The H.S. Mendenhall Observatory
The 14-inch Telescope Photo Gallery
Unless otherwise noted, objects are oriented as they appear in the sky (north is up, and east is to the left). Dates and times are expressed in Universal Time (UT), which is essentially the time standard in London, 6 hours ahead of Central Standard Time.
Observatory Research Students in the Image-Analysis Lab
Here are two views of the telescope, 14 inches in diameter and of Schmidt-Cassegrain optical design. It was in service from 2002 through 2006. The front view shows the Schmidt corrector plate with secondary mirror and, at the back, the primary mirror and tubular light baffle.
Sensitive, electronic (CCD) camera systems were connected to this telescope to obtain still and video imaging through filters of various colors. Images could be calibrated, measured, and converted into full-color images or digital movies with the computers in the observatory's image-analysis laboratory on campus.
This telescope was acquired for OSU circa 1980 through the efforts of Professor Leon W. Schroeder. Dr. Schroeder, OSU's second astronomer, earned his Ph.D. in astrophysics from Indiana University in 1958, and taught physics at OSU from 1951 until his retirement in 1984. During World War II he interrupted his undergraduate studies at Oklahoma A&M College to teach flying at the No. 3 British Flying Training School in Miami, Oklahoma. He died March 1, 1995.
The Moon on 2005 March 20 at 4:48 UT. This is a color close-up of the southern edge of the waxing gibbous Moon, with the terminator (shadow line) to the left. The newest craters have the sharpest edges. View the original image: Moon, 1530x1020, 4.46mb.
Two images of Mars, 2003 September 6, about 4:50 UT. Longitude of the central meridian is near 315 degrees. Each image is made from a different set of several hundred video frames obtained with the CCD videocamera. View the original images: Mars, 226kb and RGB Mars, 301kb.
Mars, 2003 September 6, about 0700 UT. Longitude of the central meridian is near 340 degrees. Even though this is near the date of its closest approach on 2003 August 27 UT, the planet's disk is just 20 camera pixels across.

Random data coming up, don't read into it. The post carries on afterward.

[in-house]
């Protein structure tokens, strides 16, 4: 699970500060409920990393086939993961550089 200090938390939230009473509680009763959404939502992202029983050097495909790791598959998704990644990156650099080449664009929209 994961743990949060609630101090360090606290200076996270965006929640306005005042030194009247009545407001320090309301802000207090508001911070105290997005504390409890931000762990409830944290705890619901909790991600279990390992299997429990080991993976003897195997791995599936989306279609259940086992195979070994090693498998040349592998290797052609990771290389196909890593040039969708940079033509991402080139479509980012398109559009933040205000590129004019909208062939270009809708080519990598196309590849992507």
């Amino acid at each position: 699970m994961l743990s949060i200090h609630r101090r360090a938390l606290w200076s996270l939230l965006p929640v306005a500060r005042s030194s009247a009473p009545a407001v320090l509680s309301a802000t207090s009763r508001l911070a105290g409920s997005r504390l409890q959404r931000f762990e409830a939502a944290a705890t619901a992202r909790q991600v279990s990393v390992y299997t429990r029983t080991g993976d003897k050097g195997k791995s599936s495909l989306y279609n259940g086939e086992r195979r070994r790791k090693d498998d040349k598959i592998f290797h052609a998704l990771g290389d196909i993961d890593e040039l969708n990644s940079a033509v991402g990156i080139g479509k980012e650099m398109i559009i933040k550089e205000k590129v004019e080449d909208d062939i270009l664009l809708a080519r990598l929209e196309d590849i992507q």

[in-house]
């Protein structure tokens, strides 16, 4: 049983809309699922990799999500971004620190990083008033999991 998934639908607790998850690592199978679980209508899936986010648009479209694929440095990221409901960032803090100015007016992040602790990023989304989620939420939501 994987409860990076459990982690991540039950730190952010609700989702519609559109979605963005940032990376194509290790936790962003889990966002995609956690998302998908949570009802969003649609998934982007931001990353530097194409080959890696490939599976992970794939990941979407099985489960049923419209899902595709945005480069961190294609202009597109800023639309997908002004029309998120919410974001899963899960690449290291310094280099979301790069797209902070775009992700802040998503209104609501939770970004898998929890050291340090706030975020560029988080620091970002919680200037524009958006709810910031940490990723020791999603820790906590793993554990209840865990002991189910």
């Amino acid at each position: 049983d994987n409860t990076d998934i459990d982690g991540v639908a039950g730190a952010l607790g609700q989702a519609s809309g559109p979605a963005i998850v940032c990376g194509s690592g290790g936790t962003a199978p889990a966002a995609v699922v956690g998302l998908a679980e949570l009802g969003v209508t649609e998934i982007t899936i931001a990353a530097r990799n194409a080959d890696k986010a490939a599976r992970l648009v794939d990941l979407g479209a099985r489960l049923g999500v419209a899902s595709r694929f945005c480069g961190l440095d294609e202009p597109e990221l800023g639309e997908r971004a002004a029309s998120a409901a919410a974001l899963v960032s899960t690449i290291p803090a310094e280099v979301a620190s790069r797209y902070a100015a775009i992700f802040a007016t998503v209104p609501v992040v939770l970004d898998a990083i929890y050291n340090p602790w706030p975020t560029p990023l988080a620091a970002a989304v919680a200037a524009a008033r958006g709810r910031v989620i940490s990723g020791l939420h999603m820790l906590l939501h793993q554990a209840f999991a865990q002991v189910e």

Mars, 2003 September 17, about 0400 UT. Longitude of the central meridian is near 225 degrees.
Jupiter, 2005 April 5, about 3:10 UT. It consists mostly of liquid hydrogren and helium, but its gaseous outer layers display dark belts and light zones.
Saturn, 2005 April 1, about 3:40 UT. The rings are near their maximum angle of tilt, and the planet's shadow on the rings is evident.
The Crab Nebula, 2004 April 17. This supernova remnant, including the central pulsar, is all that remains of a massive star that exploded in 1054 AD. View the original image: Crab Nebula, 479kb.
The Dumbbell Nebula, 2004 November 8. This is a planetary nebula, produced by a sunlike star near the end of its life. The star's outer layers are cast off into space, and made to glow by ultraviolet light from the central white dwarf, all that remains of the original star. View the original image: Dumbell Nebula, 339kb.
The Ring Nebula, 2004 November 8. This is another planetary nebula, and you can also see its central white dwarf "star". It is about 2000 light years away, roughly twice as far as the Dumbbell Nebula. View the original image: Ring Nebula, 800kb.
The Andromeda Galaxy, 2004 October 17. This spiral galaxy is 2-3 million light years away. The original image, about 0.35 degrees wide, shows only the galaxy's central region, the intensely bright nucleus which contains a black hole of 30 million solar masses. View the original image: M31, 983x626, 1.79Mb.
- Moon Video #1 (MT1j.mov, 9476 KB) scans from south to north across the first-quarter Moon on 2002 November 11 UT.
- Moon Video #2 (MT2j.mov, 25040 KB) is a scan at higher magnification.
- Moon Video #3 (MT3j.mov, 6315 KB) shows the unsteadiness of Earth's atmosphere.
- Mars Video (MarsR.mov, 1.51 Kb) shows Mars through a red filter on 2003 September 6, at about 4:50 UT.